Before there was Paula’s, Tonawanda had Jet Doughnuts

       By Steve Cichon

The busy parking lot in the Sheridan Drive plaza that Paula’s Donuts has called home for the last six years is often so packed that parking spills over to Gettysburg Avenue.

People come from all over to the Town of Tonawanda for what has become Western New York’s definitive legendary doughnut.

But don’t tell that to the people who’ve been buying doughnuts in what was Weston’s Plaza for decades. They’re happy that the best doughnut around has taken over the space that had been Weston’s Hardware since the early ’50s, but the fry cake benchmark came from another proletariat pastry provider a few doors down from where Paula’s is today.

Jet Donuts

“No doughnut has ever compared to Jet” is a refrain you’ll hear among people who grew up in what is now the shadow of Paula’s. Even when Freddie’s was the Cadillac of Buffalo doughnuts, these folks swore by Jet, which operated from the 1950s to the 1990s.

May, 1964.

Get a few guys from the neighborhood together, and they’ll start rattling off the names they’d shout out to fill the dozen box on Sundays after church or on their way to a Cub Scout meeting. Chocolate Gems, Jelly Moons, cream sticks, peanut sticks, apple fritters, bullseye. They remember the piped-on chocolate swirls and real angel cream that no one seems to do anymore, and that Jet seemed to have donut holes before anyone else.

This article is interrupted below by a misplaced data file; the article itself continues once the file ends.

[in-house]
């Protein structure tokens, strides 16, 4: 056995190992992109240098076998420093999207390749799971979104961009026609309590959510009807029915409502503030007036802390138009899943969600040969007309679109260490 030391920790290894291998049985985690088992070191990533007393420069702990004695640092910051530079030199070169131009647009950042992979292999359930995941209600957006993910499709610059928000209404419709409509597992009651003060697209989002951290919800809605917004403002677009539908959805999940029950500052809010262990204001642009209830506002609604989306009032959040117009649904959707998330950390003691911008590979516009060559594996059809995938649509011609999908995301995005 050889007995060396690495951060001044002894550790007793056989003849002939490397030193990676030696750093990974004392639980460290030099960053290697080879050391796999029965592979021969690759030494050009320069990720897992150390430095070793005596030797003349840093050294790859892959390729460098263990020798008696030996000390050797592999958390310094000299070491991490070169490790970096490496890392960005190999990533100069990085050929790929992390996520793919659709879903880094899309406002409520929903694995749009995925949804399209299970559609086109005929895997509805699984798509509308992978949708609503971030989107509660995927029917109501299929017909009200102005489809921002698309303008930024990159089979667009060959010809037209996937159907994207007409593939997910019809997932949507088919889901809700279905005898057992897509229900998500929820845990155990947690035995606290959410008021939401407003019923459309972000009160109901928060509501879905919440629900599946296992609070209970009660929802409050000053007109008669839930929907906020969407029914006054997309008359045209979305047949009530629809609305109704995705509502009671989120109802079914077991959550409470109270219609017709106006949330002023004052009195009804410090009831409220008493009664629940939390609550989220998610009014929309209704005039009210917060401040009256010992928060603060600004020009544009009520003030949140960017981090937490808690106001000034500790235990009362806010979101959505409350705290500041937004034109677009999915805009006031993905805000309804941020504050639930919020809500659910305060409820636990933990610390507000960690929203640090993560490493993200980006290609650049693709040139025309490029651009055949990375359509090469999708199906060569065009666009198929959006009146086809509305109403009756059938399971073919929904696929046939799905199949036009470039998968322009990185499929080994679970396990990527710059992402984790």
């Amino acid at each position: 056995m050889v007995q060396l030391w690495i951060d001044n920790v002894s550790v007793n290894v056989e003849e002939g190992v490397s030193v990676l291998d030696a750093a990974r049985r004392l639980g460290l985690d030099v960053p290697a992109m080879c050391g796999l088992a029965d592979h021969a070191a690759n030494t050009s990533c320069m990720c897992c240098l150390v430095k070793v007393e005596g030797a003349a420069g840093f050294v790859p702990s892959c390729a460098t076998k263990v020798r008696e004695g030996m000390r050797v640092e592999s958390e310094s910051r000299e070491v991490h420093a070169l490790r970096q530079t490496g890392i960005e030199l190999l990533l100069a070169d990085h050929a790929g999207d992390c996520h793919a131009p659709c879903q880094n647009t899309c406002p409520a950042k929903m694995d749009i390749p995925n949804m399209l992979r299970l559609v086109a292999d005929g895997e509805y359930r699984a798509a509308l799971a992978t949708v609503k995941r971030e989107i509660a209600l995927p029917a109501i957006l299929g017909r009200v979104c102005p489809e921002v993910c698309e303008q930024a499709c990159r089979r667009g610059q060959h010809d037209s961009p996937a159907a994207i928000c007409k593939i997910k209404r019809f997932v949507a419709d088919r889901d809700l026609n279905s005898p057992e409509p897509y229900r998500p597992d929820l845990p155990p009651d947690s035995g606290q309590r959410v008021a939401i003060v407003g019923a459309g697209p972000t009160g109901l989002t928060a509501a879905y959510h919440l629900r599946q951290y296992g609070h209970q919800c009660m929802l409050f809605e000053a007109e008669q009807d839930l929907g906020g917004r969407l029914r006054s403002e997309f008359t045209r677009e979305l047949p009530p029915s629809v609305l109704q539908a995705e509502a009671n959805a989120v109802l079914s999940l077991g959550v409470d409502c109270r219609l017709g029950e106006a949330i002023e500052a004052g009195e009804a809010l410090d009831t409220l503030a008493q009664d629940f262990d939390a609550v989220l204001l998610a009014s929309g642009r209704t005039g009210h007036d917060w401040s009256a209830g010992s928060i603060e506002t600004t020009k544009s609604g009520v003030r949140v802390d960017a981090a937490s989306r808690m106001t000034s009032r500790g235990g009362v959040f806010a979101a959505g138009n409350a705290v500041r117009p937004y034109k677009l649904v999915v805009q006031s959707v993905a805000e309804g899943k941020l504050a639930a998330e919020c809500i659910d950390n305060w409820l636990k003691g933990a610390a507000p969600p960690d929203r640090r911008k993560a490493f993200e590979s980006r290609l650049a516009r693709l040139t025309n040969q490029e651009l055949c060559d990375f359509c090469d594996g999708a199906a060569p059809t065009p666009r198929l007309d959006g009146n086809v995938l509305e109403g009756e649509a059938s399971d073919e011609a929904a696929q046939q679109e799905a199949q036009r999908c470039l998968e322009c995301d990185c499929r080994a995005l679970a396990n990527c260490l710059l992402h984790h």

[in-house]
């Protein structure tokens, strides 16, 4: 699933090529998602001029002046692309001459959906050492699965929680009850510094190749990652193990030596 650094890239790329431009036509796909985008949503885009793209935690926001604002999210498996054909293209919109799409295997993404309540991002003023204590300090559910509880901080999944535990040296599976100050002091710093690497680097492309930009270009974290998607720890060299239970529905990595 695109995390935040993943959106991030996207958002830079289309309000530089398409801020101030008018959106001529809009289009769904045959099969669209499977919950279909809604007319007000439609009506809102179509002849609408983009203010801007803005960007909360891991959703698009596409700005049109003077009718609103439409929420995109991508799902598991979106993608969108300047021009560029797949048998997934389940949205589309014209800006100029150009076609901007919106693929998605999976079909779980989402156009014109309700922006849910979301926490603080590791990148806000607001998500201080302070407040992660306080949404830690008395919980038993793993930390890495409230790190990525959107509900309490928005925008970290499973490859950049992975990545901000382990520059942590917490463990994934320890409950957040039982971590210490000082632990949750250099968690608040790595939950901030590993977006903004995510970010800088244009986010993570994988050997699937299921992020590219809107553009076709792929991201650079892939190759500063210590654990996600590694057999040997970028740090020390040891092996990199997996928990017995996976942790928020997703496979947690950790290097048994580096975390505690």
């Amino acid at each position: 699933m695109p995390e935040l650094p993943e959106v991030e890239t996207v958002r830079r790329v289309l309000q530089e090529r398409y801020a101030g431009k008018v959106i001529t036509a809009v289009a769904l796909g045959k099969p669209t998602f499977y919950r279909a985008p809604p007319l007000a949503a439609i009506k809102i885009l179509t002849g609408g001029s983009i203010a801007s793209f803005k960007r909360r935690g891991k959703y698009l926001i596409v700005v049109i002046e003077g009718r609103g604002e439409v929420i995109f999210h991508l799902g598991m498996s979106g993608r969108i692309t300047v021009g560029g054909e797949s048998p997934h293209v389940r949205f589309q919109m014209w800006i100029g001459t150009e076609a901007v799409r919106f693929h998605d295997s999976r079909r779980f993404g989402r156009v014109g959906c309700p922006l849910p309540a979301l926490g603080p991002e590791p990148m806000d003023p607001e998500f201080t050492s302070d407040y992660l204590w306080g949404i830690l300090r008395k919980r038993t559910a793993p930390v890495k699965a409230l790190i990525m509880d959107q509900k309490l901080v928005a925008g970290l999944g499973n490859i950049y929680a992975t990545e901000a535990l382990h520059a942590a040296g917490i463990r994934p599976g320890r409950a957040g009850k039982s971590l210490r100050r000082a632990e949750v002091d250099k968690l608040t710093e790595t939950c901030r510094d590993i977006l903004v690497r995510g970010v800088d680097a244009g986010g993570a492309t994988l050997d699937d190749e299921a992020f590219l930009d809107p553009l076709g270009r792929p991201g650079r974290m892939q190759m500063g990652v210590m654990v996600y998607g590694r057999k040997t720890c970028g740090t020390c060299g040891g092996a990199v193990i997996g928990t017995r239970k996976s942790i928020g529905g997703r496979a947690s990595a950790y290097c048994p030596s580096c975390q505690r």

If there’s a hint of nostalgia for the tastes, there’s plenty of it for the price. A dozen from Jet cost 65 cents in 1963. Regular coupons in the paper would drop that price down to 33 cents a dozen. Plus, as any wide-eyed kid of the ’60s will remember, if you got a red star on the tape that was used to close the box lid down, you’d get a free dozen.

“The Greatest of All-Time” is a debate that often fills sports talk shows and Twitter feeds. It’s difficult to compare Wilt Chamberlain, Michael Jordan, and LeBron James in the world of basketball, or try to figure out what Babe Ruth would do with today’s pitching in baseball.

The good news about debating the best doughnut is, you can do it while eating doughnuts. It’s a win-win.

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Steve Cichon

Steve Cichon writes about Buffalo’s pop culture history. His stories of Buffalo's past have appeared more than 1600 times in The Buffalo News. He's a proud Buffalonian helping the world experience the city he loves. Since the earliest days of the internet, Cichon's been creating content celebrating the people, places, and ideas that make Buffalo unique and special. The 25-year veteran of Buffalo radio and television has written five books and curates The Buffalo Stories Archives-- hundreds of thousands of books, images, and audio/visual media which tell the stories of who we are in Western New York.